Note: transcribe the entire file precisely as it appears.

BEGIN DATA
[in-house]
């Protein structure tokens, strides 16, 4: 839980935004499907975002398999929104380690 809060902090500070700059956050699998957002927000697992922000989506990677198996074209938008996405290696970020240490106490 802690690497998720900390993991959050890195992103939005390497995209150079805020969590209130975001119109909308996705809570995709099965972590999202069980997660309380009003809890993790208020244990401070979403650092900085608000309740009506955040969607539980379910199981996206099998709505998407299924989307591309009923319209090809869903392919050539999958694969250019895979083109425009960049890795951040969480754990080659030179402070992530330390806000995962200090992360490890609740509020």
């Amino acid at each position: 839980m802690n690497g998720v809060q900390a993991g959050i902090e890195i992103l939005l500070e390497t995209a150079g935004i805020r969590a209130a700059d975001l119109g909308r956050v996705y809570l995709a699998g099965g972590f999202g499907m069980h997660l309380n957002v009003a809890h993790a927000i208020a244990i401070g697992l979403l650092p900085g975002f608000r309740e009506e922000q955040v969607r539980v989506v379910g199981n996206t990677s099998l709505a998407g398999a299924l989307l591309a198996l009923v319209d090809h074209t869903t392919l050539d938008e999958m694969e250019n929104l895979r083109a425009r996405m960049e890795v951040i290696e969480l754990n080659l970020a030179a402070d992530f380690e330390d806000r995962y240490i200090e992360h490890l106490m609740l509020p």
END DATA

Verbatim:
[in-house]
């Protein structure tokens, strides 16, 4: 839980935004499907975002398999929104380690 809060902090500070700059956050699998957002927000697992922000989506990677198996074209938008996405290696970020240490106490 802690690497998720900390993991959050890195992103939005390497995209150079805020969590209130975001119109909308996705809570995709099965972590999202069980997660309380009003809890993790208020244990401070979403650092900085608000309740009506955040969607539980379910199981996206099998709505998407299924989307591309009923319209090809869903392919050539999958694969250019895979083109425009960049890795951040969480754990080659030179402070992530330390806000995962200090992360490890609740509020």
């Amino acid at each position: 839980m802690n690497g998720v809060q900390a993991g959050i902090e890195i992103l939005l500070e390497t995209a150079g935004i805020r969590a209130a700059d975001l119109g909308r956050v996705y809570l995709a699998g099965g972590f999202g499907m069980h997660l309380n957002v009003a809890h993790a927000i208020a244990i401070g697992l979403l650092p900085g975002f608000r309740e009506e922000q955040v969607r539980v989506v379910g199981n996206t990677s099998l709505a998407g398999a299924l989307l591309a198996l009923v319209d090809h074209t869903t392919l050539d938008e999958m694969e250019n929104l895979r083109a425009r996405m960049e890795v951040i290696e969480l754990n080659l970020a030179a402070d992530f380690e330390d806000r995962y240490i200090e992360h490890l106490m609740l509020p």